Highlighted here are some salient points from the New York Times article of a few days ago, “Behind Trump’s Plan to Overhaul the Government: Scaling Back the Safety Net”.

I have depended on the Times for the Truth all my life and I see no reason to disbelieve any of this about “a small army of conservatives [who] have produced dozens of initiatives like the cabinet reshuffle proposal, with the goal of dismantling the social welfare system.”

·       *Among the most consequential ideas is a proposal to shift the Supplemental Nutrition Assistance Program, a subsistence benefit that provides aid to 42 million poor and working Americans, from the Agriculture Department to a new mega-agency that would have “welfare” in its title — a term Mr. Trump uses as a pejorative catchall for most government benefit programs
          *Mr. Trump, for his part, joked on Thursday that the plan was “extraordinarily boring” before TV cameras in the Cabinet Room.  But being boring in an all-too-exciting White House has provided cover for a small army of conservatives and think tank veterans who have been quietly churning out dozens of initiatives like the proposal to reshuffle the cabinet, with the ultimate goal of dismantling the American social welfare system from the inside out.
          *Stephen K. Bannon, the president’s former adviser,…believes the attack on social programs will be one of Mr. Trump’s most enduring policy achievements.
          *Philip G. Alston, a New York University professor and the United Nations special rapporteur on extreme poverty and human rights, agreed with Mr. Bannon’s assessment. “My sense is they are making very considerable progress, even though no one is paying much attention,” he said.
      *As president, Mr. Trump would become so bored with the details of domestic policy that aides long ago stopped sharing all but the most top-line specifics of their plans — including the reorganization, according to several people who have worked closely with Mr. Trump.  If Mr. Trump is fuzzy on policy, he is acutely attuned to the perils of offending his base, especially older voters.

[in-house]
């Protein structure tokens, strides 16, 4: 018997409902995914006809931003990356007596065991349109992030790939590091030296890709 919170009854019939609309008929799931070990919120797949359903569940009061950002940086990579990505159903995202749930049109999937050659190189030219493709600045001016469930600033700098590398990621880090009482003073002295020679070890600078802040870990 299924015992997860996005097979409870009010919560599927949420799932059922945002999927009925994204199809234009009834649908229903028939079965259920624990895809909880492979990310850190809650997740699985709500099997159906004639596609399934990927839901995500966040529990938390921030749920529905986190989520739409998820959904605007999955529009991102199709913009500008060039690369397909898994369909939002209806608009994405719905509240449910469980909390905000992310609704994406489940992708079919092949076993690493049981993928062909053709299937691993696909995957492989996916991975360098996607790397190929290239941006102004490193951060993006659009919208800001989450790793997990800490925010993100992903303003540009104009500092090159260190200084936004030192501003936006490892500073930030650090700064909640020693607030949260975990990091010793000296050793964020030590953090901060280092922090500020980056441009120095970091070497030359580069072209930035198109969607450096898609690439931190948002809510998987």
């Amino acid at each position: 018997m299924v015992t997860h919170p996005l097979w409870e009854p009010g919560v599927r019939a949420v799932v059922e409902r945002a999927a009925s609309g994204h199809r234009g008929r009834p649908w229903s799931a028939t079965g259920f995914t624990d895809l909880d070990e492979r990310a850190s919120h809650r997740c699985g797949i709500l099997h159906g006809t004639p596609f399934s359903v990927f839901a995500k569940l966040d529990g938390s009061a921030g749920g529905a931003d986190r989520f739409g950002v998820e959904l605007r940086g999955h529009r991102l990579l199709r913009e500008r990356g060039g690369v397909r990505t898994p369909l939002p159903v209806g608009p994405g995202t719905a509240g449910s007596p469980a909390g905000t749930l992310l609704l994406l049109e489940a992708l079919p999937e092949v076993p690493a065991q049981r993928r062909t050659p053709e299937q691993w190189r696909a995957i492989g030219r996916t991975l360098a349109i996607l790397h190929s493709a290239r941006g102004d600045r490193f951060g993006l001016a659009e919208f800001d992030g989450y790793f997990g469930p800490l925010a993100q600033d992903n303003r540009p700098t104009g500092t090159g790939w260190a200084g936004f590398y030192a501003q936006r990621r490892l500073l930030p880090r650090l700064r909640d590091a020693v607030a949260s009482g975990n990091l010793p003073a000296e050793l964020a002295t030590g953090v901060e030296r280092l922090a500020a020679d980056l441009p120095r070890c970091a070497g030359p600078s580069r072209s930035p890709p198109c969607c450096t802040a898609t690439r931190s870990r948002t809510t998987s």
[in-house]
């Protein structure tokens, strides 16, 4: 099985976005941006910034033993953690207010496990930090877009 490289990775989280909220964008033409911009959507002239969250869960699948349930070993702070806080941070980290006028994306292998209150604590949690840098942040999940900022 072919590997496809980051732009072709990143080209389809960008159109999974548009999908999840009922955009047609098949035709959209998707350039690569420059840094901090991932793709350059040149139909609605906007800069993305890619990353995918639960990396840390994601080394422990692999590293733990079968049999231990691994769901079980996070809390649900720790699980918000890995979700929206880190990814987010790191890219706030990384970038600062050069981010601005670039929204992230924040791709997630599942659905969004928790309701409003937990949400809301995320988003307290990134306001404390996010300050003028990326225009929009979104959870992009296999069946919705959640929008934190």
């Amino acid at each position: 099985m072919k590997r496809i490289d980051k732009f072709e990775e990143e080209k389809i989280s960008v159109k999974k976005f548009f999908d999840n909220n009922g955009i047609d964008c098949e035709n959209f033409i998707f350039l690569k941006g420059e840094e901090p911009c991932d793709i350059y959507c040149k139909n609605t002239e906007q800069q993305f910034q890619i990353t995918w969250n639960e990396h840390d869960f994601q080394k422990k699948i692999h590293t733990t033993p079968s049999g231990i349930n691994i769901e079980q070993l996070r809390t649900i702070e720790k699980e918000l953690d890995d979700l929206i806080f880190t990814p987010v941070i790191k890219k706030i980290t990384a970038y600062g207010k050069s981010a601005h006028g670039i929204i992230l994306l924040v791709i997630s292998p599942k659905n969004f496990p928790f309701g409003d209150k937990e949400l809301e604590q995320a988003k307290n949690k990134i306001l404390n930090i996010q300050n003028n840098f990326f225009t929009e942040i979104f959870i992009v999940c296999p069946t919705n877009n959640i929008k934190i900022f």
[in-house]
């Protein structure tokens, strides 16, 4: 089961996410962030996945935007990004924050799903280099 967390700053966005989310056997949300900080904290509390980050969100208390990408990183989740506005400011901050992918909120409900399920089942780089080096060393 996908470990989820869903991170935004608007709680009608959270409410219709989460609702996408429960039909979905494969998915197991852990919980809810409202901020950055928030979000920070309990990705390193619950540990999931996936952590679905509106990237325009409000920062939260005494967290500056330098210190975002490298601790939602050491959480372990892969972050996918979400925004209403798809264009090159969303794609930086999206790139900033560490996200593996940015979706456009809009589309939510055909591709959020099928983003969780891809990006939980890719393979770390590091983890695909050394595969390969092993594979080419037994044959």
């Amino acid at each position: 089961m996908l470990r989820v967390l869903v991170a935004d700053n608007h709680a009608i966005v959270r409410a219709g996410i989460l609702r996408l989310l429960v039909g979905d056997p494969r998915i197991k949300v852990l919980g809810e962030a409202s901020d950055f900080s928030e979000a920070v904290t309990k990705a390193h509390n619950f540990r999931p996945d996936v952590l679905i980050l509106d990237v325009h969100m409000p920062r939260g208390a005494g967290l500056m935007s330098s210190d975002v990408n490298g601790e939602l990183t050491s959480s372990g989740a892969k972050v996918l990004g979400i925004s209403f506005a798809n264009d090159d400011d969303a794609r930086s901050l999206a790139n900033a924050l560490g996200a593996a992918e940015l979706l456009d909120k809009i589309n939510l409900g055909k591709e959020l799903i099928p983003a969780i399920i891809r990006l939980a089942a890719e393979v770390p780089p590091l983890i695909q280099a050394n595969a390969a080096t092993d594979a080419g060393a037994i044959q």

*The core of Mr. Trump’s safety net policy is an expansion of work requirements to foster self-sufficiency among recipients of food assistance, Medicaid and housing subsidies to reduce dependence on the government. “Our goal is to get people on the path to self-sufficiency,” Mr. Bremberg said. Its real purpose, advocates for poor people claim, is to kick hundreds of thousands of the needy off the federal rolls, to cut taxes for the rich
      *By early 2017, Heritage produced a government reorganization plan that served as the initial template for Thursday’s announcement. They also drafted a list of 334 policy recommendations, about half of them aimed at domestic programs for poor people or Obama-era regulations protecting low-income consumers.

The first part of the plan, cutting taxes for the upper 1%, has already been implemented.  What remains to be seen is the long term impact of those cuts on the deficit; most economists agree that GPD growth will not offset those cuts. This leaves an ever growing national debt, something the Republicans staunchly opposed before and now seem to be content with.  When cries of deficit spending reach a crescendo in the future, their “Trump card” may be to throw the neediest 42 million Americans under the bus in the name of fiscal responsibility.